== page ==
Chapter 1: Your very first trigger
1-1 1-2 1-3 1-4 1-5 1-6 1-7 Assumptions ........................................................................................................... 1-2 Step 1: Starting the TCP Receiver Client ............................................................... 1-3 Step 2: Defining the TCP transport ........................................................................ 1-4 Step 3: Building the transport map ......................................................................... 1-9 Step 4: Creating a project ..................................................................................... 1-16 Step 5: Creating a schedule trigger ....................................................................... 1-19 Step 6: Reviewing the payload ............................................................................. 1-28

Index

Contents

Contents

ii Contents

Your very first trigger

Chapter 1

This booklet provides the process for creating a simple trigger to demonstrate the communication between the newly installed MESInterface IT module and a simulated enterprise TCP application. You will be able to test the messages generated by the trigger using the TCP Receiver Client program that was installed when the Workbench was installed. No protocol licensing is required. The following is provided: Step 1: Starting the TCP Receiver Client on page 1-3. Introduces the TCP Receiver Client program. Step 2: Defining the TCP transport on page 1-4. Walks you through creating a TCP transport using the IP address of the computer where the TCP Receiver Client resides. Step 3: Building the transport map on page 1-9. Describes how to create a transport map using the TCP transport you created in Step 2. Step 4: Creating a project on page 1-16. Before you can create a trigger, you must have a project that the trigger will belong to. Step 5: Creating a schedule trigger on page 1-19. Describes how to create and then start a trigger that uses your computers built-in TCP protocol. You will assign the transport map that you created in Step 3. Step 6: Reviewing the payload on page 1-28. You will review the results of the trigger action in the TCP Receiver Client program.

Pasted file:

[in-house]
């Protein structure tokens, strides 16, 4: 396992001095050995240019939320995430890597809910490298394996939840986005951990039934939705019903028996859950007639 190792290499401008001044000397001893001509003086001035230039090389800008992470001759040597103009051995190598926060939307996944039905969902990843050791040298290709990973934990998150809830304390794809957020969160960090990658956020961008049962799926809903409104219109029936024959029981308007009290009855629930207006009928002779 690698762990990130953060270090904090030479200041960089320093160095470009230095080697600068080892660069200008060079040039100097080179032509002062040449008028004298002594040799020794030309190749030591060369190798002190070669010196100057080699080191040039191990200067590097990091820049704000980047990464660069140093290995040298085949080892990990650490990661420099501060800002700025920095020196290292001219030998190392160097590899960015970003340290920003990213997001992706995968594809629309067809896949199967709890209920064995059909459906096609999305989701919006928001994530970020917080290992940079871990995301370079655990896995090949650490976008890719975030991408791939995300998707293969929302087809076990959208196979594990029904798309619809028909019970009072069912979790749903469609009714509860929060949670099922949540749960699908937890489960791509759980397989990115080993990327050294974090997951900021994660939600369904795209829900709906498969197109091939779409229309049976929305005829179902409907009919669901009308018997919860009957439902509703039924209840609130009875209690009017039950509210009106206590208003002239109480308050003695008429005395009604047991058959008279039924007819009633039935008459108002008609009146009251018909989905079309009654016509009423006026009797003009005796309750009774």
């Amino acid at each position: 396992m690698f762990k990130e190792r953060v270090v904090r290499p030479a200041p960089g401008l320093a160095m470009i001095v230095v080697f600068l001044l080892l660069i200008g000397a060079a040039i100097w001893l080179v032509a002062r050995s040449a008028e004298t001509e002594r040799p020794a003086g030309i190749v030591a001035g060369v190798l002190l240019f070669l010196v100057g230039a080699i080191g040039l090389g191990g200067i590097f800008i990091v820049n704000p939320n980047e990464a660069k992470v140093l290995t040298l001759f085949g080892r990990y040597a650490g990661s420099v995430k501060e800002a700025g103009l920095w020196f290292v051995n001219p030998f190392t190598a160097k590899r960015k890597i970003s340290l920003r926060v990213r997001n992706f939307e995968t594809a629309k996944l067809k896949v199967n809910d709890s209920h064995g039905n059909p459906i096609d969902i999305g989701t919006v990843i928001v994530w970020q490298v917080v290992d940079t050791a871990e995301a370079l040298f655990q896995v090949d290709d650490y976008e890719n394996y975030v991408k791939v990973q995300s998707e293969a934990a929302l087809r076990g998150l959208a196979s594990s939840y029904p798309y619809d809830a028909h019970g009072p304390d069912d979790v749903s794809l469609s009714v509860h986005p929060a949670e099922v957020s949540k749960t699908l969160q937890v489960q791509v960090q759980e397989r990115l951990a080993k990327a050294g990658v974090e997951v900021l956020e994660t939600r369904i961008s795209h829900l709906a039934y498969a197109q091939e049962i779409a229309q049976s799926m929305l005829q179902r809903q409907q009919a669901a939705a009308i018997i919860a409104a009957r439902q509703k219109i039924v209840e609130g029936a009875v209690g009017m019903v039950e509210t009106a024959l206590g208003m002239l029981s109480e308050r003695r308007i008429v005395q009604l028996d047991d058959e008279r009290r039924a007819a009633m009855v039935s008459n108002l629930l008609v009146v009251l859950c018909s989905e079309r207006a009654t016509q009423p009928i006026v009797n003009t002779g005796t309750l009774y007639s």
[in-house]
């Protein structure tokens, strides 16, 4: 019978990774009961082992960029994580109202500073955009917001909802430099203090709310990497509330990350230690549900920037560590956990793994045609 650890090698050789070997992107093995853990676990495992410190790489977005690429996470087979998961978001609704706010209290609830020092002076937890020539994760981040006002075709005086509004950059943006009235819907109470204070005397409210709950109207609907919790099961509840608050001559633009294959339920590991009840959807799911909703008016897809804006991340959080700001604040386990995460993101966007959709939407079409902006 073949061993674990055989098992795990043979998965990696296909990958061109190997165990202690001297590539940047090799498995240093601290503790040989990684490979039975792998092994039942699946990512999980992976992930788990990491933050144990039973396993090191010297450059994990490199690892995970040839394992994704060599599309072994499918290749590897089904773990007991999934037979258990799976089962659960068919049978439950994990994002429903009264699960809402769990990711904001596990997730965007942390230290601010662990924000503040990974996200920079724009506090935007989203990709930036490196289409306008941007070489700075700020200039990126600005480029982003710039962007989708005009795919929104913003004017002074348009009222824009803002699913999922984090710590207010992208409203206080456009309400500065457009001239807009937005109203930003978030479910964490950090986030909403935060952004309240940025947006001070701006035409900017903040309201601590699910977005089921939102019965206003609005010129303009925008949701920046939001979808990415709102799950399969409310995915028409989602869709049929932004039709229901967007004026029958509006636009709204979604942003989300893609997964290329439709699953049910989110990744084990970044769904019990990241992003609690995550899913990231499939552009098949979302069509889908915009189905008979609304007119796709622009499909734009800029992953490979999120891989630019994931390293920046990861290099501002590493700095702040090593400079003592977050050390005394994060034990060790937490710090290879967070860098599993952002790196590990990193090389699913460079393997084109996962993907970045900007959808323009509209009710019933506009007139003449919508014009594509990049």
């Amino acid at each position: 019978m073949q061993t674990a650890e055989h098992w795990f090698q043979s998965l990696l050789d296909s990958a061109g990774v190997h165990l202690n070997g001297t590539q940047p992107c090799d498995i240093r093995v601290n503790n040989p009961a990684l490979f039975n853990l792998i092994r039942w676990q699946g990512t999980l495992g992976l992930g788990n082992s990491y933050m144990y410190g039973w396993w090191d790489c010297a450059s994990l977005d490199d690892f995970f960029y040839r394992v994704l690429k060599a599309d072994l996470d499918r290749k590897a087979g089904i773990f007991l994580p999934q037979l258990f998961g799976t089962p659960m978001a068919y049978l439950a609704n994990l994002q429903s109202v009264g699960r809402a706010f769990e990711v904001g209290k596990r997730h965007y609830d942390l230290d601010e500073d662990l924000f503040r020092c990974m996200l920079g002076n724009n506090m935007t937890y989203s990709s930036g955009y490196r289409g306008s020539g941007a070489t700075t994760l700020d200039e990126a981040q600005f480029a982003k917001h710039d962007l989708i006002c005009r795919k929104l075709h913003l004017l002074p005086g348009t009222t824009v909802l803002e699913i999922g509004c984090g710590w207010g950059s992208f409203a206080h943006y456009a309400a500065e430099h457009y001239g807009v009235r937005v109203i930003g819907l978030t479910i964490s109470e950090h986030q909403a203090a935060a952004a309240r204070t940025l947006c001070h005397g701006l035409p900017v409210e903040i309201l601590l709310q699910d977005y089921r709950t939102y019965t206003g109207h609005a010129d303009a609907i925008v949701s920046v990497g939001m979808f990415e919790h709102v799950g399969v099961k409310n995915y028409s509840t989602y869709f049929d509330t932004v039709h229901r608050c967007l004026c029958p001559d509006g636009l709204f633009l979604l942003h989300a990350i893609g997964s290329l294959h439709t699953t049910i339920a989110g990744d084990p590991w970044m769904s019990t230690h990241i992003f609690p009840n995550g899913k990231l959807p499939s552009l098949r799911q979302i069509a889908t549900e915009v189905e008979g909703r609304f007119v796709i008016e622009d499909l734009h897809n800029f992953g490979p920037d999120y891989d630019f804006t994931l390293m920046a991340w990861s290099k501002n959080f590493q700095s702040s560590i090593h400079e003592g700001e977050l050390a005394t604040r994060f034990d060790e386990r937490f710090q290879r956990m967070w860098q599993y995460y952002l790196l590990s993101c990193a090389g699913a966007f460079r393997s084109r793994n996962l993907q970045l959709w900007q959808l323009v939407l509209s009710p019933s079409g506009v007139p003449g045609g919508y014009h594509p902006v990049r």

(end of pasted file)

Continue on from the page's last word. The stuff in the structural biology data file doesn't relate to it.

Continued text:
1-1

Your very first trigger

1-1 Assumptions
Before you begin, make sure the following has occurred: You installed an MESInterface IT module on the rack of a supported programmable logic controller. You installed the Workbench on a computer that has TCP connectivity to the MESInterface IT module. The Workbench was previously started and you have a user ID and password.

1-2

1-1 Assumptions

Your very first trigger

1-2 Step 1: Starting the TCP Receiver Client


When you install the Workbench, you also installed the TCP Receiver Client. The TCP Receiver Client is a program that lets you display output messages from a trigger event. The program uses standard TCP/IP network protocol as the transport. A trigger configured with a TCP transport must be started in order to use the program. To start the TCP Receiver Client: 1. From the Windows Start menu, click All Programs > MESInterface IT > Workbench > Viewers > TCPReceiver. The TCP Receiver Client window appears.

Notice Port = 4444. You will need this port number when creating the transport. 2. Minimize the program.

1-2 Step 1: Starting the TCP Receiver Client

1-3

Your very first trigger

1-3 Step 2: Defining the TCP transport


Transmission Control Protocol/Internet Protocol (TCP/IP) is the most popular protocol and the basis for the Internet. Its routing capabilities provide maximum flexibility in an enterprise-wide network. The TCP protocol is included free with each MESInterface IT module. Other protocols such as relational databases and message queuing systems are turned on using a licence activation key. Before you begin to create a TCP transport, the following is assumed: The TCP Receiver Client program is running on your local computer. The Workbench is started and you have logged on.